unload individual classes. This was changed to avoid surprises from
changes in static fields (returning to their initial state).

Mark Thornton


pete kirkham 07-21-2003 09:00 PM

Re: performance of Class.forname()?
 
> http://www.cs.utexas.edu/users/toktb...s.html#classes

includes:
> Classes/Interface
> * replace generic standard classes with faster implementations specific to application
> * create subclasses to override methods with faster versions
> * program using interfaces, so that actual structure can be easily swapped to improve performance

....
> * dynamically load class with Class.forname() (why? no reason given)


'No reason given'- but how else do you do the first three dynamically?

> String
>
> * use char[] array directly to create String rather than StringBuffer
> * convert string to char[] to process character, rather than using charAt()

Both require an array copy.

for (int k=0; k<10000; k++) {
for (int j=0; j<strings.length; j++) {
// converting to char array >>>>>
char[] data = strings[j].toCharArray();
for (int l=0; l<data.length; l++) {
really = really && data[l] == 'j';
}
}
}
runs in around 17ms where strings is an array of ten Strings of length 7.

for (int i=0; i<10; i++) {
start_time = System.currentTimeMillis();
for (int k=0; k<10000; k++) {
for (int j=0; j<strings.length; j++) {
String data = strings[j];
for (int l=0; l<data.length(); l++) {
// calling charAt >>>>>
really = really && data.charAt(l) == 'j';
}
}
}
runs in around 5ms with the same data (java 1.4.1_01-39 on OS X)


Pete


Jon A. Cruz 07-22-2003 02:51 AM

Re: performance of Class.forname()?
 
pete kirkham wrote:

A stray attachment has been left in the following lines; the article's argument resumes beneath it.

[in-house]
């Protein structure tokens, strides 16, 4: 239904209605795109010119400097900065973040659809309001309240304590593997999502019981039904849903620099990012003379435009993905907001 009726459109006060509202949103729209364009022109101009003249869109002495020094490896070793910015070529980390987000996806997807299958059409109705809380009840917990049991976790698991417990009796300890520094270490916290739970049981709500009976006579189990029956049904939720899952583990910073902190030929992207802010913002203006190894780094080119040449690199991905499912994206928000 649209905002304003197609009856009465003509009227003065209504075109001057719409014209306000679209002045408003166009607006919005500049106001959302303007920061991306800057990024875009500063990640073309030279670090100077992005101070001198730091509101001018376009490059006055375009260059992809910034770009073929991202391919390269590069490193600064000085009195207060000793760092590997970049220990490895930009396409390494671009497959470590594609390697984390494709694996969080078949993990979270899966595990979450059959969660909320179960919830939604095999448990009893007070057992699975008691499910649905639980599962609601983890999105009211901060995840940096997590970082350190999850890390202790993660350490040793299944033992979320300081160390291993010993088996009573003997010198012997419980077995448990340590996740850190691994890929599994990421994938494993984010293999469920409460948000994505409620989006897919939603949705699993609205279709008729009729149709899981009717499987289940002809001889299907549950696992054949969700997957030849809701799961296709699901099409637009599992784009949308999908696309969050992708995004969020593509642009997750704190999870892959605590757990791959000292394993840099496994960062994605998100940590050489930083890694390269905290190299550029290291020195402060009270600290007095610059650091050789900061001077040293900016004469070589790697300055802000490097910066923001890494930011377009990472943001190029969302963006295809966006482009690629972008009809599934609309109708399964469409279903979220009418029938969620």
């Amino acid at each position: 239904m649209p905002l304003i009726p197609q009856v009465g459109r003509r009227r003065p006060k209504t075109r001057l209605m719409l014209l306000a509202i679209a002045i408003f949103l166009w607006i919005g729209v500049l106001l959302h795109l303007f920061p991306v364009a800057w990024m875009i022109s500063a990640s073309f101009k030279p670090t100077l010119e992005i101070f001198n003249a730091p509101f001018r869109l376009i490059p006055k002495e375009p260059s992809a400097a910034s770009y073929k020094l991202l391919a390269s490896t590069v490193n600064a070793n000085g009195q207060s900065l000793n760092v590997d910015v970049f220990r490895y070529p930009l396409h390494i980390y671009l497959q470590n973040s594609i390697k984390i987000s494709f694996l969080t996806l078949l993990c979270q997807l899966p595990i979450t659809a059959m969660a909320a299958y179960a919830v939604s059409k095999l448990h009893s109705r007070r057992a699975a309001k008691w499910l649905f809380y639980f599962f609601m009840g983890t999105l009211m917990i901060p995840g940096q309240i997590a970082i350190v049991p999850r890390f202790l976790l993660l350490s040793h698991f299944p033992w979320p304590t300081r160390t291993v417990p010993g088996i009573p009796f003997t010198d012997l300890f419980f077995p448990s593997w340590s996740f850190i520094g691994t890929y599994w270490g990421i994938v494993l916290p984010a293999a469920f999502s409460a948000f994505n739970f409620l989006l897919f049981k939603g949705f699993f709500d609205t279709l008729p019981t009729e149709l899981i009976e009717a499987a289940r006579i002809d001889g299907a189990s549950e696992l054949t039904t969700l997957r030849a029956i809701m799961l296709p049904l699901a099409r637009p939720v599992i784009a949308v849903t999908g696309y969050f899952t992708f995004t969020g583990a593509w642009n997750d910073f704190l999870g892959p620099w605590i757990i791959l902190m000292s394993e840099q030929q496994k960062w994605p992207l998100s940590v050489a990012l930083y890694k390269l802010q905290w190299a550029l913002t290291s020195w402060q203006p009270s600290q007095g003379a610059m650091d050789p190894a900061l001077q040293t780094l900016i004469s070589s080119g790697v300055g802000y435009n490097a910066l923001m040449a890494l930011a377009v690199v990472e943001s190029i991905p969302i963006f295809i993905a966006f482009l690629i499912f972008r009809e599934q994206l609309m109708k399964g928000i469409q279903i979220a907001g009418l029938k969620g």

>> http://www.cs.utexas.edu/users/toktb...s.html#classes
>>

>
>
> includes:
> > Classes/Interface

>
>> * replace generic standard classes with faster implementations
>> specific to application
>> * create subclasses to override methods with faster versions
>> * program using interfaces, so that actual structure can be easily
>> swapped to improve performance

>
> ...
>
>> * dynamically load class with Class.forname() (why? no reason given)

>
>
> 'No reason given'- but how else do you do the first three dynamically?
>


Hmmm... let me jump in here with no context and just try to hack some
answer...

OK. The first one is easy.

Document myDoc = new MyTunedForMyAppDoc();
JTextArea area = new JTextArea( myDoc );

Bingo!
:-)

Or
Document myDoc = new MyStupidButOnly16KDoc();

etc.

* the second:
Basically the same thing

Gee. And same on the third.


All three of those can be implemented through several standard patterns,
including factory methods and singletons. No class.forName() required.




> runs in around 17ms where strings is an array of ten Strings of length 7.


> runs in around 5ms with the same data (java 1.4.1_01-39 on OS X)


So the "optimized" version is more than 3 times slower on your machine?


Chris 07-22-2003 09:27 AM

Re: performance of Class.forname()?
 
Jon Skeet <skeet@pobox.com> wrote in message news:<MPG.1985c73fbe03e00498c2dc@dnews.peramon.com >...
> > I only has a dozen or so classes, but I dummied up a 100 string
> > comparisons and it was still faster than dynamic loading and
> > newInstance().

>
> Out of interest, which VM was that with? It'd be interesting to see the
> results on various VMs, as I believe 1.4 is significantly faster at
> this than 1.3.1.


This was on 1.3.1, but I've just installed 1.4.2 and will be
re-compiling this evening, I've still got the alternative code so I'll
post the results tomorrow.

- sarge